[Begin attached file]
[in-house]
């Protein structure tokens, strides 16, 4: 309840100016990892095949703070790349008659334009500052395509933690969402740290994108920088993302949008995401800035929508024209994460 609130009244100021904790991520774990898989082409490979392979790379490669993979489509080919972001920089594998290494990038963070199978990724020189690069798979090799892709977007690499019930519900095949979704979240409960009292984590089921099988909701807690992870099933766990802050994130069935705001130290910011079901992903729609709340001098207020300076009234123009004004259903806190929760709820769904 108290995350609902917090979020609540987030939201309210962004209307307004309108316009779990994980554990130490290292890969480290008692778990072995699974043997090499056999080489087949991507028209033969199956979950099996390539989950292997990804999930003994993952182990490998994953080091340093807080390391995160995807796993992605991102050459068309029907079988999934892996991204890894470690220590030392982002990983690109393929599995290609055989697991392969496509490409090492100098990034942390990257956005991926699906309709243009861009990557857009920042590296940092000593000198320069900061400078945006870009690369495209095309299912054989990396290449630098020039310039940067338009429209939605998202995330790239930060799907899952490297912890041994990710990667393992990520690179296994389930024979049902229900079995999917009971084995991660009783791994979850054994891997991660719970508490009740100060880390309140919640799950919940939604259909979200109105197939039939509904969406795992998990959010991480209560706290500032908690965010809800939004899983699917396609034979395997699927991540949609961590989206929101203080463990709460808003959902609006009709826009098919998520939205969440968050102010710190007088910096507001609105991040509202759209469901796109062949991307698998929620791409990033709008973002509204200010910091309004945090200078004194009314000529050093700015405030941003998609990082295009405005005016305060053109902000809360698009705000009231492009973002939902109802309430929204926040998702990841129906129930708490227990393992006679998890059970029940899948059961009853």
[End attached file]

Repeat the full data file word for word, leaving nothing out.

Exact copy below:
[in-house]
């Protein structure tokens, strides 16, 4: 309840100016990892095949703070790349008659334009500052395509933690969402740290994108920088993302949008995401800035929508024209994460 609130009244100021904790991520774990898989082409490979392979790379490669993979489509080919972001920089594998290494990038963070199978990724020189690069798979090799892709977007690499019930519900095949979704979240409960009292984590089921099988909701807690992870099933766990802050994130069935705001130290910011079901992903729609709340001098207020300076009234123009004004259903806190929760709820769904 108290995350609902917090979020609540987030939201309210962004209307307004309108316009779990994980554990130490290292890969480290008692778990072995699974043997090499056999080489087949991507028209033969199956979950099996390539989950292997990804999930003994993952182990490998994953080091340093807080390391995160995807796993992605991102050459068309029907079988999934892996991204890894470690220590030392982002990983690109393929599995290609055989697991392969496509490409090492100098990034942390990257956005991926699906309709243009861009990557857009920042590296940092000593000198320069900061400078945006870009690369495209095309299912054989990396290449630098020039310039940067338009429209939605998202995330790239930060799907899952490297912890041994990710990667393992990520690179296994389930024979049902229900079995999917009971084995991660009783791994979850054994891997991660719970508490009740100060880390309140919640799950919940939604259909979200109105197939039939509904969406795992998990959010991480209560706290500032908690965010809800939004899983699917396609034979395997699927991540949609961590989206929101203080463990709460808003959902609006009709826009098919998520939205969440968050102010710190007088910096507001609105991040509202759209469901796109062949991307698998929620791409990033709008973002509204200010910091309004945090200078004194009314000529050093700015405030941003998609990082295009405005005016305060053109902000809360698009705000009231492009973002939902109802309430929204926040998702990841129906129930708490227990393992006679998890059970029940899948059961009853």